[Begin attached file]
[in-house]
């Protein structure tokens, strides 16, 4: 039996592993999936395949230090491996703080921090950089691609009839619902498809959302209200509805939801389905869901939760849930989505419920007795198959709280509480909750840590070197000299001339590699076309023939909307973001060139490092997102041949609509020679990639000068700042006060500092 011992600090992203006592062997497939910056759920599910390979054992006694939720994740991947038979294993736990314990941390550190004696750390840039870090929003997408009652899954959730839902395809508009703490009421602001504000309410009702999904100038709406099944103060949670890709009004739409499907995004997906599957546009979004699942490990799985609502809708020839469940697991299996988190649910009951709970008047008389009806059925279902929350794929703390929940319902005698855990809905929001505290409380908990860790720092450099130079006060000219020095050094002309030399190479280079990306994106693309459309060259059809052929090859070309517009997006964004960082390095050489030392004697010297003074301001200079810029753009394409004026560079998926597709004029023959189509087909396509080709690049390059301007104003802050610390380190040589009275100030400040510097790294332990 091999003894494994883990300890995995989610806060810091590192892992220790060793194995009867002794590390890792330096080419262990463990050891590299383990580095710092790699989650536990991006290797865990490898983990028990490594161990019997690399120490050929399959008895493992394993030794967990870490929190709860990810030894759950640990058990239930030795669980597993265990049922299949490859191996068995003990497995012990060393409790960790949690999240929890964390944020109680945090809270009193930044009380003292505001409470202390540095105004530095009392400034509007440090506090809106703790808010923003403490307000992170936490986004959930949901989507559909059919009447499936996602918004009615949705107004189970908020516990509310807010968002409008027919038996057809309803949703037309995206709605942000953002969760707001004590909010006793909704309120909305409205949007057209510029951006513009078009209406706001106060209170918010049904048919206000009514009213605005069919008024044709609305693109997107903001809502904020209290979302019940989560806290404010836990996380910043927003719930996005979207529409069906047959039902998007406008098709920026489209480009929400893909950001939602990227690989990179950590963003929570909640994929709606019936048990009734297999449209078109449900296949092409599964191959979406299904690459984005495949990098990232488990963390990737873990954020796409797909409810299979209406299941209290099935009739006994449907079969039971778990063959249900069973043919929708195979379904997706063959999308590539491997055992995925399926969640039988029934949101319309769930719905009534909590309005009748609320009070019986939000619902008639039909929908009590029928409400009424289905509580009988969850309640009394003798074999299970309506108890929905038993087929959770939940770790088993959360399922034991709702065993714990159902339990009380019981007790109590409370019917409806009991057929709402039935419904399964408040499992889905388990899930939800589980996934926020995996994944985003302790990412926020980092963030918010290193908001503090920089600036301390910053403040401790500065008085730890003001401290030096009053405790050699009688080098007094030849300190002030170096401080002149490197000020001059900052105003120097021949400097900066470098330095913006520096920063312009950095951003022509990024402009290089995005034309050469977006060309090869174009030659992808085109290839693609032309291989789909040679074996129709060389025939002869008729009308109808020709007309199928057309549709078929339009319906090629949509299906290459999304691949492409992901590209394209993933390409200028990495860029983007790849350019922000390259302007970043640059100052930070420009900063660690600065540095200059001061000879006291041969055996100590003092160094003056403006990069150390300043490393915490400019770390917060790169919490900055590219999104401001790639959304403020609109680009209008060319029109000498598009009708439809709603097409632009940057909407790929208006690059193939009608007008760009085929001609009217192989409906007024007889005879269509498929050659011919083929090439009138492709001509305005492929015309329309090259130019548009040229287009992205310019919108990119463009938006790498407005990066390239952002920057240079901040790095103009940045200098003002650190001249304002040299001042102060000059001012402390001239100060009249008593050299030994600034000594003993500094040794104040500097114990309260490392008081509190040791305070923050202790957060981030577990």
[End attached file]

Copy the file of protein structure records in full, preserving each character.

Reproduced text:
[in-house]
């Protein structure tokens, strides 16, 4: 039996592993999936395949230090491996703080921090950089691609009839619902498809959302209200509805939801389905869901939760849930989505419920007795198959709280509480909750840590070197000299001339590699076309023939909307973001060139490092997102041949609509020679990639000068700042006060500092 011992600090992203006592062997497939910056759920599910390979054992006694939720994740991947038979294993736990314990941390550190004696750390840039870090929003997408009652899954959730839902395809508009703490009421602001504000309410009702999904100038709406099944103060949670890709009004739409499907995004997906599957546009979004699942490990799985609502809708020839469940697991299996988190649910009951709970008047008389009806059925279902929350794929703390929940319902005698855990809905929001505290409380908990860790720092450099130079006060000219020095050094002309030399190479280079990306994106693309459309060259059809052929090859070309517009997006964004960082390095050489030392004697010297003074301001200079810029753009394409004026560079998926597709004029023959189509087909396509080709690049390059301007104003802050610390380190040589009275100030400040510097790294332990 091999003894494994883990300890995995989610806060810091590192892992220790060793194995009867002794590390890792330096080419262990463990050891590299383990580095710092790699989650536990991006290797865990490898983990028990490594161990019997690399120490050929399959008895493992394993030794967990870490929190709860990810030894759950640990058990239930030795669980597993265990049922299949490859191996068995003990497995012990060393409790960790949690999240929890964390944020109680945090809270009193930044009380003292505001409470202390540095105004530095009392400034509007440090506090809106703790808010923003403490307000992170936490986004959930949901989507559909059919009447499936996602918004009615949705107004189970908020516990509310807010968002409008027919038996057809309803949703037309995206709605942000953002969760707001004590909010006793909704309120909305409205949007057209510029951006513009078009209406706001106060209170918010049904048919206000009514009213605005069919008024044709609305693109997107903001809502904020209290979302019940989560806290404010836990996380910043927003719930996005979207529409069906047959039902998007406008098709920026489209480009929400893909950001939602990227690989990179950590963003929570909640994929709606019936048990009734297999449209078109449900296949092409599964191959979406299904690459984005495949990098990232488990963390990737873990954020796409797909409810299979209406299941209290099935009739006994449907079969039971778990063959249900069973043919929708195979379904997706063959999308590539491997055992995925399926969640039988029934949101319309769930719905009534909590309005009748609320009070019986939000619902008639039909929908009590029928409400009424289905509580009988969850309640009394003798074999299970309506108890929905038993087929959770939940770790088993959360399922034991709702065993714990159902339990009380019981007790109590409370019917409806009991057929709402039935419904399964408040499992889905388990899930939800589980996934926020995996994944985003302790990412926020980092963030918010290193908001503090920089600036301390910053403040401790500065008085730890003001401290030096009053405790050699009688080098007094030849300190002030170096401080002149490197000020001059900052105003120097021949400097900066470098330095913006520096920063312009950095951003022509990024402009290089995005034309050469977006060309090869174009030659992808085109290839693609032309291989789909040679074996129709060389025939002869008729009308109808020709007309199928057309549709078929339009319906090629949509299906290459999304691949492409992901590209394209993933390409200028990495860029983007790849350019922000390259302007970043640059100052930070420009900063660690600065540095200059001061000879006291041969055996100590003092160094003056403006990069150390300043490393915490400019770390917060790169919490900055590219999104401001790639959304403020609109680009209008060319029109000498598009009708439809709603097409632009940057909407790929208006690059193939009608007008760009085929001609009217192989409906007024007889005879269509498929050659011919083929090439009138492709001509305005492929015309329309090259130019548009040229287009992205310019919108990119463009938006790498407005990066390239952002920057240079901040790095103009940045200098003002650190001249304002040299001042102060000059001012402390001239100060009249008593050299030994600034000594003993500094040794104040500097114990309260490392008081509190040791305070923050202790957060981030577990």